My presentation was on Online Marketing for Lawyers: How Lawyers Can Increase Their Online Presence. Having firstly defined what is marketing especially in the context of the provision of legal services, I quickly touched on the more traditional forms of marketing. I was going to touch on three forms of online marketing, being websites, blogs and social networking platforms. However, before I launched into the three areas, I set out the legal framework governing the level of publicity or marketing allowed in the legal profession.
In Malaysia, the ‘code of conduct’ of lawyers is set out under the Legal Profession Act as well as its various rules. Under the publicity rules and certain Bar Council rulings, there are restrictions on the level of publicity that can be made in the electronic media.
Having set out some of these restrictions, I weighed in with my criticism of the heavy restriction of publicity. On the one hand, I recognised to need to protect the dignity of the profession and to prevent soliciting and touting for work, and on the other hand, there is a need for law firms to not only market for clients in a local environment, but to also market themselves globally against other law firms.
I moved on to the first method of online marketing that of websites. I shared some practical tips on ideas for presentation as well as ideas for content. I took screenshots of some law firm websites to give ideas while also highlighting some of the recent trends in content on some of the websites.
In relation to blogs, I used some of the content from an earlier article on bLAWgs and how the growth of law blogs is also seen on the Wall Street Journal’s law page. It features breaking law stories from around the web with the majority of the stories coming from blogs.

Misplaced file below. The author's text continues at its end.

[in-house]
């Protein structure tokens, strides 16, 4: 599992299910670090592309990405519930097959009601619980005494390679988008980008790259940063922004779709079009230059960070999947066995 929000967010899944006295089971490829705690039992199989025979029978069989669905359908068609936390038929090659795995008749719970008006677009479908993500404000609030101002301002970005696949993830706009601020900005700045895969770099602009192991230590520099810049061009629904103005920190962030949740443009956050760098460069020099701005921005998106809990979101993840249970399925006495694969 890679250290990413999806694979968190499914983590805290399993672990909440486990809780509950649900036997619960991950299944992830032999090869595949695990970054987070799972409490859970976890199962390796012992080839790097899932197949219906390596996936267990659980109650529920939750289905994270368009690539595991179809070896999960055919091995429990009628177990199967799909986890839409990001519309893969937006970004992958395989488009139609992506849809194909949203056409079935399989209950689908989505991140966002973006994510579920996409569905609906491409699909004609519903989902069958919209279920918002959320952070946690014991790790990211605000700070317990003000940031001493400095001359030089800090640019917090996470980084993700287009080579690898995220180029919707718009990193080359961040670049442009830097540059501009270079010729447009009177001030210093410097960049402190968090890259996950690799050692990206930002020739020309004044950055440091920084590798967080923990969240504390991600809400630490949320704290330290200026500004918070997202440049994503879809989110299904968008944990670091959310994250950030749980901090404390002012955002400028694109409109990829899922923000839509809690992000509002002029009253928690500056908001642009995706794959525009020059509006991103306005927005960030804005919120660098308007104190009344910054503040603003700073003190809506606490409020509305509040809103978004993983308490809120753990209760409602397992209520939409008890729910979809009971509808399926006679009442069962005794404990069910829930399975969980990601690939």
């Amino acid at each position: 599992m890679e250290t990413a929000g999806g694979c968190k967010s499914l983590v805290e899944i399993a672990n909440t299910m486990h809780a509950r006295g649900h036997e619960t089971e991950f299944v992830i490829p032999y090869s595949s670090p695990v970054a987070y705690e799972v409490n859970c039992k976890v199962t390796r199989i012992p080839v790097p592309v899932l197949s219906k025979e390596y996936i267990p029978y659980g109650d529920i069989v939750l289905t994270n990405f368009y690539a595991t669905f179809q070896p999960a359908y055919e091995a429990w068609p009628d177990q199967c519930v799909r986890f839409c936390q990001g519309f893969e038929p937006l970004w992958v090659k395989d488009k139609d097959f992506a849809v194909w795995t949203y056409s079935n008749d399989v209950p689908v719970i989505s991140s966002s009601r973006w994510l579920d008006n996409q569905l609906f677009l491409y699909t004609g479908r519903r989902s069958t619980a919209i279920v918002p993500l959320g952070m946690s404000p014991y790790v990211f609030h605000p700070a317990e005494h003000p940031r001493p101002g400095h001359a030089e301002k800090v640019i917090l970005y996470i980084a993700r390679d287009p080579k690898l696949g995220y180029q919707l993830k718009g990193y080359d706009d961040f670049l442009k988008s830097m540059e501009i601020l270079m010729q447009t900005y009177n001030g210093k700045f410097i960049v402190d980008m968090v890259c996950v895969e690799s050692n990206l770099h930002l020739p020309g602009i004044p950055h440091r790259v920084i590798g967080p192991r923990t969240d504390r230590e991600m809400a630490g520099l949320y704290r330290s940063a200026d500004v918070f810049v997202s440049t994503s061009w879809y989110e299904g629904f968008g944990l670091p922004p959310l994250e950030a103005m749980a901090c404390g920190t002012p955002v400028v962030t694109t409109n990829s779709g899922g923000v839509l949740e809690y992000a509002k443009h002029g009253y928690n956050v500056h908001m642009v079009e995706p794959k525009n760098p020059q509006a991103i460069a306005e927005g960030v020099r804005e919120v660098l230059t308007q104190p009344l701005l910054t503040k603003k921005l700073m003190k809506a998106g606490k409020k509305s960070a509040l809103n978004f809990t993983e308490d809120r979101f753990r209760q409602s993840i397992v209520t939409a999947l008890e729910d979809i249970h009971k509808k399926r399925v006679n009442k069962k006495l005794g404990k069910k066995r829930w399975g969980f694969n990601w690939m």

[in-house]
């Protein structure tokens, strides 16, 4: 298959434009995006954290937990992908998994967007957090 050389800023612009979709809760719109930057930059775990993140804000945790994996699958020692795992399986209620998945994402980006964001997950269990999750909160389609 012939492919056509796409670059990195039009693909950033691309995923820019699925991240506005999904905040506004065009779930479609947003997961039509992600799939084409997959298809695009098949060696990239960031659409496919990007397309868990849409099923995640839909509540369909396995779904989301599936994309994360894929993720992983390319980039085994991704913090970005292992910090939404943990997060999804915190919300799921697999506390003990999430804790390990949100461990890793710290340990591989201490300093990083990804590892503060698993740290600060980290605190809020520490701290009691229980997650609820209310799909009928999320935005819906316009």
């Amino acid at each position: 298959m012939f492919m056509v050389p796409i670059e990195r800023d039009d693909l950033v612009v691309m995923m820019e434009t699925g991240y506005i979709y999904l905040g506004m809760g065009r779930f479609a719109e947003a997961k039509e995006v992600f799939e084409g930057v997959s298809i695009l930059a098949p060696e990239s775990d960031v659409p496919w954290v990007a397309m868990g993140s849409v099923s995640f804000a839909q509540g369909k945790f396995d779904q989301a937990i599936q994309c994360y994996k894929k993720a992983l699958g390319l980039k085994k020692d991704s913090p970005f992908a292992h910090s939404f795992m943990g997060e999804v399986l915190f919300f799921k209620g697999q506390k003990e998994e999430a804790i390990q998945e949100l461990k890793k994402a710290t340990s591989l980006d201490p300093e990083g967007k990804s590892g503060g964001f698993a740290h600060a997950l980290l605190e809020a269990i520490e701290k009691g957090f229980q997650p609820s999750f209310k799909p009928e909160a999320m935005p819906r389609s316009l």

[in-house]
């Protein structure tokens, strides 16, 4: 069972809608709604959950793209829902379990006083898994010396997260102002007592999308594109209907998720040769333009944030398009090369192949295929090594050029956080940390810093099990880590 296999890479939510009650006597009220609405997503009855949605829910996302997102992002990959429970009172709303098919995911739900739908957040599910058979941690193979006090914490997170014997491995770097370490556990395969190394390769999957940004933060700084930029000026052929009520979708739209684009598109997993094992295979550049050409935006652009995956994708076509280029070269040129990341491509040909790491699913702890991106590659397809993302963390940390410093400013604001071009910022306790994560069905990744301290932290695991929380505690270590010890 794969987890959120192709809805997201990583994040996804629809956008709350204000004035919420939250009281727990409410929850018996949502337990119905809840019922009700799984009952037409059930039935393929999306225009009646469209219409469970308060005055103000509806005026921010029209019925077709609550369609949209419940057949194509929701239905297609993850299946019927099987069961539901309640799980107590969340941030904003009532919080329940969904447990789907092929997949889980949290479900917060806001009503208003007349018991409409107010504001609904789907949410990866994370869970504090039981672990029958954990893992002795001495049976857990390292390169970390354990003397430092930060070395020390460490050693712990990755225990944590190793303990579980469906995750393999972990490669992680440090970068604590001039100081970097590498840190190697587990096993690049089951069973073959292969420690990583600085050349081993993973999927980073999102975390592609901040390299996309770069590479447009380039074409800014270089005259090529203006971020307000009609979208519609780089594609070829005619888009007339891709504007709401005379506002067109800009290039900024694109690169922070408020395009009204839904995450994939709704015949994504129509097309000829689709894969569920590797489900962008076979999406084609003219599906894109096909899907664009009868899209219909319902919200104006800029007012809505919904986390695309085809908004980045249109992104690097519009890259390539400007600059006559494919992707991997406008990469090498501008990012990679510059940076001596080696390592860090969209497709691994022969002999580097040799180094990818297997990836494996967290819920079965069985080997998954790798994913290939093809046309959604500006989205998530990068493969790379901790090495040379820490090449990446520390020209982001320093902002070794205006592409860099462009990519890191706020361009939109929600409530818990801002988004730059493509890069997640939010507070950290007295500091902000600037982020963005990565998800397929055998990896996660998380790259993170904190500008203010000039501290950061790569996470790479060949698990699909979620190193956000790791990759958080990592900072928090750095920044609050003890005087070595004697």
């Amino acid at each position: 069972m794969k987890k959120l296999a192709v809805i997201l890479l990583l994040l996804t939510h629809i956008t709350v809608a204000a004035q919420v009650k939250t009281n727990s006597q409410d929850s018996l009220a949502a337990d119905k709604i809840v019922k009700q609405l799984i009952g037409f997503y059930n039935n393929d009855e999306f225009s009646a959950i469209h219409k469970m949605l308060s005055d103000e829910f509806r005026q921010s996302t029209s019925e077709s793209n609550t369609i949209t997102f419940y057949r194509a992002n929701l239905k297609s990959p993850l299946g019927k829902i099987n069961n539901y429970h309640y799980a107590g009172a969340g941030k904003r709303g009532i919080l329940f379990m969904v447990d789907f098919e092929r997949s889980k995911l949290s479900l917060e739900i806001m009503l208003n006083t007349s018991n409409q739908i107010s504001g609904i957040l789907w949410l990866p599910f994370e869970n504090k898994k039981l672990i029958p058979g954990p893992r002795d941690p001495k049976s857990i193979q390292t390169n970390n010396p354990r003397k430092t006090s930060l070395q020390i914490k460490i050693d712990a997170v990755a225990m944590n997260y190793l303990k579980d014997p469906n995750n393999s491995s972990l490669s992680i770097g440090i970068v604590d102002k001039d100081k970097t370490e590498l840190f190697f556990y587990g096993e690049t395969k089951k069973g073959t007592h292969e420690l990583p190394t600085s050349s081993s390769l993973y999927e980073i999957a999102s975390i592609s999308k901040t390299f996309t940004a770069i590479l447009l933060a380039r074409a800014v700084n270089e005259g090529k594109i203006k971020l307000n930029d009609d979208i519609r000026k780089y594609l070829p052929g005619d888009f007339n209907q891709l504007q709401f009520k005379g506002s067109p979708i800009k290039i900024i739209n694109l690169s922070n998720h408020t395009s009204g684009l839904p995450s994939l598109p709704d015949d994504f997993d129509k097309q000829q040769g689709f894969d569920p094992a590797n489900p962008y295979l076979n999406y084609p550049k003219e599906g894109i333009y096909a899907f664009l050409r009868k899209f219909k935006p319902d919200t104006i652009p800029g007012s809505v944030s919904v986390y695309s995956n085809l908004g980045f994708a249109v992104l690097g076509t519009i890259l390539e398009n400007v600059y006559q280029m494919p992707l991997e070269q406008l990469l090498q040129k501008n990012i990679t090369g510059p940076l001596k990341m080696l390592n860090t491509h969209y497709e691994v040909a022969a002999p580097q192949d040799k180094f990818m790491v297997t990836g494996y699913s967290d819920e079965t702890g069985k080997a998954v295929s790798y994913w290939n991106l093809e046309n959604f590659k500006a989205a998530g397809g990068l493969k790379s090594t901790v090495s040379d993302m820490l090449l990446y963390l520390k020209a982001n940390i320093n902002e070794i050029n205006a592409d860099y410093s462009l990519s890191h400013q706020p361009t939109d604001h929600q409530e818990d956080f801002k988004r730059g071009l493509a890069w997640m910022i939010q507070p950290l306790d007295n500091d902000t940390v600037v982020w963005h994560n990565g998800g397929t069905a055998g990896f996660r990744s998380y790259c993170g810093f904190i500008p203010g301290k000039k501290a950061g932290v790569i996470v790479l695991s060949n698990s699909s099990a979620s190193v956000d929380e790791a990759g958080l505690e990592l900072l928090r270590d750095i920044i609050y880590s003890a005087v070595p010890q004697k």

The lure of blogs as a marketing tool is simple. If people are reading what you are writing on a daily basis, and you are writing interesting things that are helping them understand how their business works, it is natural that they will want to contact you and harness more of your expertise.
Finally, I then elaborated on the rise of social networking platforms such as Facebook and LinkedIn. The use of LinkedIn especially could be of benefit as a marketing tool. It focuses on professional connections as opposed to Facebook’s focus on personal connections. The appeal of social networking can also be seen in Legal OnRamp. A social networking website, only by invitation only, for in-house counsel along with certain law firms.
Attendance at the conference was low, which was really a shame. There was some very interesting talks, especially on the use of technology as an aid to litigation, or the roll-out of the e-court system here in Malaysia. I met a number of interesting individuals and I look forward to keeping in touch with them.